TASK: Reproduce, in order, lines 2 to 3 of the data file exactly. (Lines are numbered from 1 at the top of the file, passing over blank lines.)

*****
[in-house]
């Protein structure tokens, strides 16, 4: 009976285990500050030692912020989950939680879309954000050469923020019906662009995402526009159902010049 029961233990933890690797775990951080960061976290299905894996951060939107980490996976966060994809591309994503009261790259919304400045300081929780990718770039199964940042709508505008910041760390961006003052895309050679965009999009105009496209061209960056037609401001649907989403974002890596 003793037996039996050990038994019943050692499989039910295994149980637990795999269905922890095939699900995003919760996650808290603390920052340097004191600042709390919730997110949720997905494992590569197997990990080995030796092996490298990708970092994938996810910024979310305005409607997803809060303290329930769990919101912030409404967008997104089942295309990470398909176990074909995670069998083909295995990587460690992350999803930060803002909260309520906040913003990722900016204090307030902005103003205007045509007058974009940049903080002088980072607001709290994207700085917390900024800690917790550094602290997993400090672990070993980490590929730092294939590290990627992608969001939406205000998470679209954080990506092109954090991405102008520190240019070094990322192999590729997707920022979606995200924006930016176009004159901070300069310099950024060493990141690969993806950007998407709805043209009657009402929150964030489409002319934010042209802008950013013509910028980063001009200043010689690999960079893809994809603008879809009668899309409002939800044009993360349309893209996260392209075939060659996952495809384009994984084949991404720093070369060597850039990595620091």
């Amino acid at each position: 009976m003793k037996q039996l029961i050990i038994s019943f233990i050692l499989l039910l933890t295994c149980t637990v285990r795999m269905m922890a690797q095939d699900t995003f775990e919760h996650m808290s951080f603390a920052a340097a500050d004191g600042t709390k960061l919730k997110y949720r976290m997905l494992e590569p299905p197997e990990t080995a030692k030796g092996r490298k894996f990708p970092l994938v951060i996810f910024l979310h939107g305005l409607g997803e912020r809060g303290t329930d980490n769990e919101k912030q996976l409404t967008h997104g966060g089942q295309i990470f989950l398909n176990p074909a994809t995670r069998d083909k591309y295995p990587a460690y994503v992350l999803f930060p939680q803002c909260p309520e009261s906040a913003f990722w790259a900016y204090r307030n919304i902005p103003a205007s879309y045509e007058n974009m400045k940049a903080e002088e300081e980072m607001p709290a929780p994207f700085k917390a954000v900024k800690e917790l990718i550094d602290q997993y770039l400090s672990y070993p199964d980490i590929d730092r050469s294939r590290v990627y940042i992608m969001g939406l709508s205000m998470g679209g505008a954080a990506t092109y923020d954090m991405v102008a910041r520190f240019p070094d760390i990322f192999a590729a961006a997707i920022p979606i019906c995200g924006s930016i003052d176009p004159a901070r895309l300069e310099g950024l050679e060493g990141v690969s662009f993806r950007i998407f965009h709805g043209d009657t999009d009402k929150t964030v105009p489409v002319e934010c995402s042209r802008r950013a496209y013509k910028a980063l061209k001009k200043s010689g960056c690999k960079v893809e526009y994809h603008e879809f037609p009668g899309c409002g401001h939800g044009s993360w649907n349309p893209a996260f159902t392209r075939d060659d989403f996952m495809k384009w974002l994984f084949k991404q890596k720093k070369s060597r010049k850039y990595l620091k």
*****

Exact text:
């Protein structure tokens, strides 16, 4: 009976285990500050030692912020989950939680879309954000050469923020019906662009995402526009159902010049 029961233990933890690797775990951080960061976290299905894996951060939107980490996976966060994809591309994503009261790259919304400045300081929780990718770039199964940042709508505008910041760390961006003052895309050679965009999009105009496209061209960056037609401001649907989403974002890596 003793037996039996050990038994019943050692499989039910295994149980637990795999269905922890095939699900995003919760996650808290603390920052340097004191600042709390919730997110949720997905494992590569197997990990080995030796092996490298990708970092994938996810910024979310305005409607997803809060303290329930769990919101912030409404967008997104089942295309990470398909176990074909995670069998083909295995990587460690992350999803930060803002909260309520906040913003990722900016204090307030902005103003205007045509007058974009940049903080002088980072607001709290994207700085917390900024800690917790550094602290997993400090672990070993980490590929730092294939590290990627992608969001939406205000998470679209954080990506092109954090991405102008520190240019070094990322192999590729997707920022979606995200924006930016176009004159901070300069310099950024060493990141690969993806950007998407709805043209009657009402929150964030489409002319934010042209802008950013013509910028980063001009200043010689690999960079893809994809603008879809009668899309409002939800044009993360349309893209996260392209075939060659996952495809384009994984084949991404720093070369060597850039990595620091």
């Amino acid at each position: 009976m003793k037996q039996l029961i050990i038994s019943f233990i050692l499989l039910l933890t295994c149980t637990v285990r795999m269905m922890a690797q095939d699900t995003f775990e919760h996650m808290s951080f603390a920052a340097a500050d004191g600042t709390k960061l919730k997110y949720r976290m997905l494992e590569p299905p197997e990990t080995a030692k030796g092996r490298k894996f990708p970092l994938v951060i996810f910024l979310h939107g305005l409607g997803e912020r809060g303290t329930d980490n769990e919101k912030q996976l409404t967008h997104g966060g089942q295309i990470f989950l398909n176990p074909a994809t995670r069998d083909k591309y295995p990587a460690y994503v992350l999803f930060p939680q803002c909260p309520e009261s906040a913003f990722w790259a900016y204090r307030n919304i902005p103003a205007s879309y045509e007058n974009m400045k940049a903080e002088e300081e980072m607001p709290a929780p994207f700085k917390a954000v900024k800690e917790l990718i550094d602290q997993y770039l400090s672990y070993p199964d980490i590929d730092r050469s294939r590290v990627y940042i992608m969001g939406l709508s205000m998470g679209g505008a954080a990506t092109y923020d954090m991405v102008a910041r520190f240019p070094d760390i990322f192999a590729a961006a997707i920022p979606i019906c995200g924006s930016i003052d176009p004159a901070r895309l300069e310099g950024l050679e060493g990141v690969s662009f993806r950007i998407f965009h709805g043209d009657t999009d009402k929150t964030v105009p489409v002319e934010c995402s042209r802008r950013a496209y013509k910028a980063l061209k001009k200043s010689g960056c690999k960079v893809e526009y994809h603008e879809f037609p009668g899309c409002g401001h939800g044009s993360w649907n349309p893209a996260f159902t392209r075939d060659d989403f996952m495809k384009w974002l994984f084949k991404q890596k720093k070369s060597r010049k850039y990595l620091k």